This 2010 photo provided by Panera shows the company's founder and CEO Ron Shaich. Shaich considers himself the “discover-in-chief,” meaning he’s in charge of ensuring the bakery chain’s image doesn’t grow stale as it continues to grow. (Courtesy of Panera via AP)

This 2010 photo provided by Panera shows the company's founder and CEO Ron Shaich. Shaich considers himself the “discover-in-chief,” meaning he’s in charge of ensuring the bakery chain’s image doesn’t grow stale as it continues to grow. (Courtesy of ... Panera via AP) (The Associated Press)

Panera CEO on self-respect, and why he often avoids gluten

Markets Associated Press

Panera founder and CEO Ron Shaich considers himself the "discoverer-in-chief," meaning he's in charge of ensuring the bakery chain's image doesn't grow stale.

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The company's recent efforts include ridding its menu of ingredients with long, chemical-sounding names people might find unappetizing. It's also trying to reduce what Shaich refers to as "friction" to make it easier for customers to get their food, whether it's through online ordering or in-store tablets that let people avoid standing in line.

Panera says the efforts are paying off, with sales up 2.3 percent at established locations for the latest quarter.

Shaich recently spoke with The Associated Press about his role as CEO, why he's careful about his gluten intake, and which product name he thinks is "stupid."

His comments have been edited for length.

Q: You've equated eating at Panera with having self-respect. What do you mean by that?

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A: Two weeks ago, I was in an airport and I walked up to a nameless fast-food chain. I ordered something. I watched the people make the food without gloves on. I thought about where their hands had been. Then I walked over to sit in this environment, with this chair that was bolted to the floor. I felt so crummy about myself.

I was starving. The choice was them, and nothing. And I chose nothing. I couldn't respect myself doing that.

Food is not simply nutritional cocaine that I'm injecting in my body. It is about a relationship I have with myself, how I see myself, what I want from myself.

Q: What's the challenge for big restaurant chains right now?

A: Today, it's all about trust and relevancy. And large corporate entities are more untrusted than trusted. And they've earned that by the way they've done things. People have been oversold, over-branded, overhyped, over-promised. And they basically trust a small local operator more than they trust the big corporate entity.

Q: So how does a small company grow into a big company and stay relevant?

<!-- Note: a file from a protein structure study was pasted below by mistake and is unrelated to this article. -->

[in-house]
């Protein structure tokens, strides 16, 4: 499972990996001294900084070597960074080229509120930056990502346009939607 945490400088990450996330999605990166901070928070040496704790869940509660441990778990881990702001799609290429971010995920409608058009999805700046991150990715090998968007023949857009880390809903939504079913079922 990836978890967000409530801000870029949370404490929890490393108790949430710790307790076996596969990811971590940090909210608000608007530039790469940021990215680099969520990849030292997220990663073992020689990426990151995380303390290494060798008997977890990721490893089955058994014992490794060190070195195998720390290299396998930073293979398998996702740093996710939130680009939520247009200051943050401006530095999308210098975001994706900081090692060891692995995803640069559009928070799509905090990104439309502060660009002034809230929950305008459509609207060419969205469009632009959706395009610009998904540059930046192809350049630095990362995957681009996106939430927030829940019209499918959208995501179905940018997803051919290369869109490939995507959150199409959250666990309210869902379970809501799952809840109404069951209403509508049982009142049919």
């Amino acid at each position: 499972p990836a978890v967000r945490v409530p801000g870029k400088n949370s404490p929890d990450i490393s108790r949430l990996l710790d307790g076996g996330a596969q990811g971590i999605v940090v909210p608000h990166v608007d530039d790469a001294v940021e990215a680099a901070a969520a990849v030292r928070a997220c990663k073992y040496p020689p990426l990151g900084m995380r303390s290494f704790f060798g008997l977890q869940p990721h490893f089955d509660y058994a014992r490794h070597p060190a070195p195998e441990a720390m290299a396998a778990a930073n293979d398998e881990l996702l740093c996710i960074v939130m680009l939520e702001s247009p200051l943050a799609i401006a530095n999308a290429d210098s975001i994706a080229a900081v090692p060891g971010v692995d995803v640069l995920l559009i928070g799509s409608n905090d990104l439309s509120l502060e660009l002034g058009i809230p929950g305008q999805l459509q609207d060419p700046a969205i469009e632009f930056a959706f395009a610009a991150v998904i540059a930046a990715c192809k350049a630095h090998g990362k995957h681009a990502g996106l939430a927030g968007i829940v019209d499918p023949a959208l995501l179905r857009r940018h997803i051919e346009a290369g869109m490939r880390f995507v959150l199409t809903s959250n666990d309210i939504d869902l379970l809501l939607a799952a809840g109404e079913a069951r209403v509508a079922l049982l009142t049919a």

A: When companies start out, they figure out a better way to do something, and they're very relevant. Behind discovery is delivery. Delivery is about being more efficient, it's about numbers, and it's about extracting costs.

But that discovery muscle is pushed out by the delivery muscle. Some day they wake up and realize they have no discovery people, and they realize they can't compete.

I often think of myself as the discoverer-in-chief. The most powerful role I have is protecting the people that are dreaming about where this company can be in two to three to five to 10 years.

Q: What do you think about this trend of chains saying they're removing artificial ingredients?

A: (McDonald's had) a commercial on Chicken McNuggets. And they are touting the fact that they're free of preservatives. I'm going OK, what are they really free of? And by the way, what sauce are these kids dipping it in? And what's in the sauce?

I'm offended that these guys are turning this into marketing. They're taking one element, and they're broadening it.

People really do want simpler, cleaner food, but this isn't about marketing, it's about delivering.

Q: Aren't these big companies flexing their discovery muscles by trying to make these changes?

A: Are they flexing their discovery? They're adjusting to a consumer marketplace. Everybody plays a role. Our role was the lead the charge, and to open up the space. We're very large. When we do something, we change the economics of it and that allows other guys to come in behind us. And that's fine with us — just do it all the way.

Q: I noticed Panera has a "gluten-conscious cookie." What does that mean?

A: That is gluten-free cookies in a world where the lawyers won't let you say "gluten free." You cannot walk into a Panera and be a celiac without having flour dust in the air. We're not telling you this is celiac standard. So our lawyers say we can't say gluten free. They're gluten conscious.

Having said that, there is no gluten in that cookie. That doesn't mean that your personal injury lawyers have permission to go after us.

Q: So your lawyers came up with the name?

A: As a simple, single soul that goes into Panera, I feel good about eating that cookie because I often try to avoid gluten. It has no gluten in that cookie. I'm not telling you that it meets the highest standards of whatever.

I think it's a stupid name.

Q: Why is the CEO of Panera trying to avoid gluten?

A: There are times when I want to eat it, and times that I don't. I would suggest that gluten tends to be tied to carbs. And I try to balance my carbs and my proteins and my fats.

Gluten tends to be a leading indicator of carbs.

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